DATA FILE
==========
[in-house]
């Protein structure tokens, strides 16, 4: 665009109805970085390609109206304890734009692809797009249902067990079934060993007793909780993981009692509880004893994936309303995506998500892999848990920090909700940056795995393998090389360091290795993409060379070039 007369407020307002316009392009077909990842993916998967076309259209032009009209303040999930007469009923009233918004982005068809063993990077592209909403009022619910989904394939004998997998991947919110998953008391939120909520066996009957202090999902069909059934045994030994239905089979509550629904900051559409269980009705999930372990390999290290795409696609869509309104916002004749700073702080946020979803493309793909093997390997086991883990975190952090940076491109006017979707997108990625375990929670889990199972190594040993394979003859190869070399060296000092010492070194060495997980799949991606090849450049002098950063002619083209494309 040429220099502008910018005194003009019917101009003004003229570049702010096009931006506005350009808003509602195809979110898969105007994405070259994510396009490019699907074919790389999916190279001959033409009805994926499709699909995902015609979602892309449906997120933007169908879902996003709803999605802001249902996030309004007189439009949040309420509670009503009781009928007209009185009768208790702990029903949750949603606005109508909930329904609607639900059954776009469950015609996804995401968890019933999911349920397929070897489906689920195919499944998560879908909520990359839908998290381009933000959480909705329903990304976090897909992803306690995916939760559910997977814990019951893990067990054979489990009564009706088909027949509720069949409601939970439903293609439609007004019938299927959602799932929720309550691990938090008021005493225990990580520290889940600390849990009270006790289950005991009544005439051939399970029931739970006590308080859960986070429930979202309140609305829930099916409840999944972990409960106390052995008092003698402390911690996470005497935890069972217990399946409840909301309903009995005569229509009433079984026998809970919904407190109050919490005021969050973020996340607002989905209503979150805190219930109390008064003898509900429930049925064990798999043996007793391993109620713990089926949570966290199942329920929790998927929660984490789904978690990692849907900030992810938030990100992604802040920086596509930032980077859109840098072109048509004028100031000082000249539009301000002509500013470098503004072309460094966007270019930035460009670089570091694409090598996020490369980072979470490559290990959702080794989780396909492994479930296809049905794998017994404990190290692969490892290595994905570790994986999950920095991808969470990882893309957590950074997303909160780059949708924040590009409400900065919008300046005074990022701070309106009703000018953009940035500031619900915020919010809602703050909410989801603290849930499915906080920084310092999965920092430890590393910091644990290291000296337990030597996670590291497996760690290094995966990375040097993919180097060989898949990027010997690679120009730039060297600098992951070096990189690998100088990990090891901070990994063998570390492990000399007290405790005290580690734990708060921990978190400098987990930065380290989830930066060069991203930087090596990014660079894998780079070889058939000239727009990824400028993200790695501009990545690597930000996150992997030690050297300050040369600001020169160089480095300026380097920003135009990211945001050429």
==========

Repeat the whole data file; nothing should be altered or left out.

[in-house]
């Protein structure tokens, strides 16, 4: 665009109805970085390609109206304890734009692809797009249902067990079934060993007793909780993981009692509880004893994936309303995506998500892999848990920090909700940056795995393998090389360091290795993409060379070039 007369407020307002316009392009077909990842993916998967076309259209032009009209303040999930007469009923009233918004982005068809063993990077592209909403009022619910989904394939004998997998991947919110998953008391939120909520066996009957202090999902069909059934045994030994239905089979509550629904900051559409269980009705999930372990390999290290795409696609869509309104916002004749700073702080946020979803493309793909093997390997086991883990975190952090940076491109006017979707997108990625375990929670889990199972190594040993394979003859190869070399060296000092010492070194060495997980799949991606090849450049002098950063002619083209494309 040429220099502008910018005194003009019917101009003004003229570049702010096009931006506005350009808003509602195809979110898969105007994405070259994510396009490019699907074919790389999916190279001959033409009805994926499709699909995902015609979602892309449906997120933007169908879902996003709803999605802001249902996030309004007189439009949040309420509670009503009781009928007209009185009768208790702990029903949750949603606005109508909930329904609607639900059954776009469950015609996804995401968890019933999911349920397929070897489906689920195919499944998560879908909520990359839908998290381009933000959480909705329903990304976090897909992803306690995916939760559910997977814990019951893990067990054979489990009564009706088909027949509720069949409601939970439903293609439609007004019938299927959602799932929720309550691990938090008021005493225990990580520290889940600390849990009270006790289950005991009544005439051939399970029931739970006590308080859960986070429930979202309140609305829930099916409840999944972990409960106390052995008092003698402390911690996470005497935890069972217990399946409840909301309903009995005569229509009433079984026998809970919904407190109050919490005021969050973020996340607002989905209503979150805190219930109390008064003898509900429930049925064990798999043996007793391993109620713990089926949570966290199942329920929790998927929660984490789904978690990692849907900030992810938030990100992604802040920086596509930032980077859109840098072109048509004028100031000082000249539009301000002509500013470098503004072309460094966007270019930035460009670089570091694409090598996020490369980072979470490559290990959702080794989780396909492994479930296809049905794998017994404990190290692969490892290595994905570790994986999950920095991808969470990882893309957590950074997303909160780059949708924040590009409400900065919008300046005074990022701070309106009703000018953009940035500031619900915020919010809602703050909410989801603290849930499915906080920084310092999965920092430890590393910091644990290291000296337990030597996670590291497996760690290094995966990375040097993919180097060989898949990027010997690679120009730039060297600098992951070096990189690998100088990990090891901070990994063998570390492990000399007290405790005290580690734990708060921990978190400098987990930065380290989830930066060069991203930087090596990014660079894998780079070889058939000239727009990824400028993200790695501009990545690597930000996150992997030690050297300050040369600001020169160089480095300026380097920003135009990211945001050429």